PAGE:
Updated 12/3/12. Alpha Chi Omega, Lambda Phi Epsilon, and Q House have won three 114th Street brownstones, Dean of Student Affairs Kevin Shollenberger announced on Friday. Alpha Chi Omega was the only Panhellenic Council sorority without a brownstone, although it has an East Campus townhouse. Lambda Phi Epsilon, the Asian-American interest fraternity, currently has an East Campus townhouse, and Q House is based out of a suite in Ruggles Hall. The groups will move into the brownstones in fall 2013. There were six finalists competing for the three brownstones, four of them Greek organizations: Alpha Chi Omega, Alpha Epsilon Pi, Lambda Phi Epsilon, Manhattan House by the Native American Council, Pi Kappa Alpha, and Q House. Brian Wu, SEAS ’15 and co-chair of Lambda’s brownstone application committee, said he was “still shaking” out of surprise and excitement that his fraternity would be getting the brownstone at 542 W. 114th Street. He noted that Lambda is the first member of the Multicultural Greek Council, which consists of six fraternities and six sororities, to get housing on Fraternity Row. “There is all this diversity on campus, and the fact that we have a multicultural group at the forefront of Columbia is a great image,” Wu said. After members of AXO gathered for a photo on the steps of their new home at 536 W. 114th St., chapter president Katie Huryk, BC ’13, said in a statement, “Alpha Chi Omega is absolutely thrilled for the opportunity to reside in a university Brownstone beginning next fall. We have so much respect for the other organizations who applied, and we are excited to show the Columbia community what we can do with this space.” A committee of four administrators and six students—four of whom are members of Greek organizations—reviewed the finalists and made recommendations to Student Affairs administrators, who made the final decision. “The review and selection process for these brownstones was a difficult task, but it has allowed us to think more about how we can meet the needs of our residential community through a variety of housing options,” Shollenberger said in an email announcing the selections. Greek life has been expanding over the last few years, with more students joining fraternities and sororities and new organizations coming to campus. Two new sororities, Alpha Omicron Pi and Gamma Phi Beta, will form chapters at Columbia over the next few years, and a new fraternity, Sigma Alpha Epsilon, is planning to colonize at Columbia this year. The three brownstones—at 536, 542, and 546 W. 114th Street—had belonged to Pi Kappa Alpha, Psi Upsilon, and Alpha Epsilon Pi, respectively, until March 2011, when the University kicked them out of the buildings following the arrest of several members for selling drugs. All three fraternities reapplied for brownstones, but none were selected. Psi Upsilon was the only one not named a finalist. Thirteen organizations originally applied for brownstones, and the organizations that didn’t get one might turn their attention to the former convent brownstones being converted into undergraduate housing on West 113th Street. Administrators are planning to give the three interconnected brownstones, which will become undergraduate housing in fall 2013, to three special interest communities. Shollenberger said that administrators would finalize an application process for the convent housing by early December and that the process would begin early next semester. email@example.com Correction: An earlier version of this story included a reference to "Lambda Alpha Epsilon," not Lambda Phi Epsilon. An earlier version of this story also referred to Alpha Chi Omega as the only sorority without a brownstone, rather than the only Panhellenic Council sorority without a brownstone, and neglected to mention the sorority's East Campus townhouse. Additionally, an earlier version of this story incorrectly identified Brian Wu's school and class year: He is SEAS '15, not CC '15. Spectator regrets the errors. firstname.lastname@example.org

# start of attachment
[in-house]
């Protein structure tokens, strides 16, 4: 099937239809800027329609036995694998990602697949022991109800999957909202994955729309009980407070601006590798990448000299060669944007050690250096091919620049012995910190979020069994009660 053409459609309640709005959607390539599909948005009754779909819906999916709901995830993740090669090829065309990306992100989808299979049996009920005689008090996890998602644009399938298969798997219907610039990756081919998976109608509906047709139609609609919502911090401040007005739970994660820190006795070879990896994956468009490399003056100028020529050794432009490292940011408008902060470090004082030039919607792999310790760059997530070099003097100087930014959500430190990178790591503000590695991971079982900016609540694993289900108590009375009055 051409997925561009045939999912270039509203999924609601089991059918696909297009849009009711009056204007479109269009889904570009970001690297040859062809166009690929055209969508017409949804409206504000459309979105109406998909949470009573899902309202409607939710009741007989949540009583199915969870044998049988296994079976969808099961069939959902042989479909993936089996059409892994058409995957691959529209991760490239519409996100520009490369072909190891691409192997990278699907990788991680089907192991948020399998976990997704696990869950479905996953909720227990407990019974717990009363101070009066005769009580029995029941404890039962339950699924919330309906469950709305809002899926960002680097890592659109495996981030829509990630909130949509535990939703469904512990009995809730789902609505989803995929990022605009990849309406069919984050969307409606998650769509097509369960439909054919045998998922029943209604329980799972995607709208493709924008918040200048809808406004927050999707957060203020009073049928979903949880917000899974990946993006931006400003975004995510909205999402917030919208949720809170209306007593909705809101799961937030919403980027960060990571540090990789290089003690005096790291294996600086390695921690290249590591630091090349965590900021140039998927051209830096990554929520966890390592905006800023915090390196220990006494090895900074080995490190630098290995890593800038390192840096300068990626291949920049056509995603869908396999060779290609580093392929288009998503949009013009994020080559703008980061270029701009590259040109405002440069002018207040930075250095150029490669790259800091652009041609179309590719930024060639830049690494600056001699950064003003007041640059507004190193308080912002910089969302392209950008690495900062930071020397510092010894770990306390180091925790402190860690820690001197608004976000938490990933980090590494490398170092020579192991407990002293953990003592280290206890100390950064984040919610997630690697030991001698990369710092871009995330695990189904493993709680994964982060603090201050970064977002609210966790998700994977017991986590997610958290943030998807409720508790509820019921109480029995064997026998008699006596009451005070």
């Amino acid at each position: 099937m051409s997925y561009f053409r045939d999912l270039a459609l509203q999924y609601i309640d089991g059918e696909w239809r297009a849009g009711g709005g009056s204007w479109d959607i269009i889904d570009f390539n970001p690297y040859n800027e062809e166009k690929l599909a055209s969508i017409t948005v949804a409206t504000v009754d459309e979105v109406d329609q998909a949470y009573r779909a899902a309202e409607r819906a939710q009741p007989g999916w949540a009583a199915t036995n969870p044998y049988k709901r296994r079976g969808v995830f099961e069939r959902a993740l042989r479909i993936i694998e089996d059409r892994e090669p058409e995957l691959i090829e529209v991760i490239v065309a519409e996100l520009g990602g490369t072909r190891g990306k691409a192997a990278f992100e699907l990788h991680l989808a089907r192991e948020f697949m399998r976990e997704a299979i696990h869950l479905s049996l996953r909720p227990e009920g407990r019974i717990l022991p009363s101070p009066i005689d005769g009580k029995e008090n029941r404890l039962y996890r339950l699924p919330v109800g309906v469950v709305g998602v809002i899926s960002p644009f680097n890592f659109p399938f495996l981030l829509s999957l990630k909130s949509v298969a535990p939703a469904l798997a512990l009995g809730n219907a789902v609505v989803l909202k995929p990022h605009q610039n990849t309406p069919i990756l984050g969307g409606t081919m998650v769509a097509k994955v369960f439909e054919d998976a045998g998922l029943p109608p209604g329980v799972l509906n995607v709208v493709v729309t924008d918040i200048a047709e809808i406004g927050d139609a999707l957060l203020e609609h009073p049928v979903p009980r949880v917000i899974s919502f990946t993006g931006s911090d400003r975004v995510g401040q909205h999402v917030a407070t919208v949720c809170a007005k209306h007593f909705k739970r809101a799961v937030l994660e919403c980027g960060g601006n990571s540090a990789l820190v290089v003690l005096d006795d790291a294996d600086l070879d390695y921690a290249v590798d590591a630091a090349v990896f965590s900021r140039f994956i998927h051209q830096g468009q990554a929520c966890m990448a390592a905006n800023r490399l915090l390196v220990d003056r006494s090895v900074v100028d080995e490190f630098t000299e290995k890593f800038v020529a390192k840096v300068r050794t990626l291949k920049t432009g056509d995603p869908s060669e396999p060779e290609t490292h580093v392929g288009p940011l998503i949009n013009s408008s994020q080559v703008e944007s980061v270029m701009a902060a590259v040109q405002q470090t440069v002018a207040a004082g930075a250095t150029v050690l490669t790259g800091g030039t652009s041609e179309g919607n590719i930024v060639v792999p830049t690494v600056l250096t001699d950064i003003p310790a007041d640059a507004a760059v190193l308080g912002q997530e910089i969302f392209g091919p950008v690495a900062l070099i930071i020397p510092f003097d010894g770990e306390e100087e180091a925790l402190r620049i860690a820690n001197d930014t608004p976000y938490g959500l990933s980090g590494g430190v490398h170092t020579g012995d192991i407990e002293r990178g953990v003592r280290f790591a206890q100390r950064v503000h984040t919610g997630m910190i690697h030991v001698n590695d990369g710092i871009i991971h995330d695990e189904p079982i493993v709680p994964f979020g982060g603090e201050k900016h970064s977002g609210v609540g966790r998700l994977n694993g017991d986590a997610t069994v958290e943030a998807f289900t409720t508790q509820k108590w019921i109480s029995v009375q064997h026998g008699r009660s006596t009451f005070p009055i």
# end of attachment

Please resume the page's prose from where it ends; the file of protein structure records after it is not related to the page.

Four seniors reflect on their time at Columbia, and what it means to be leaving these years—and NYC—behind.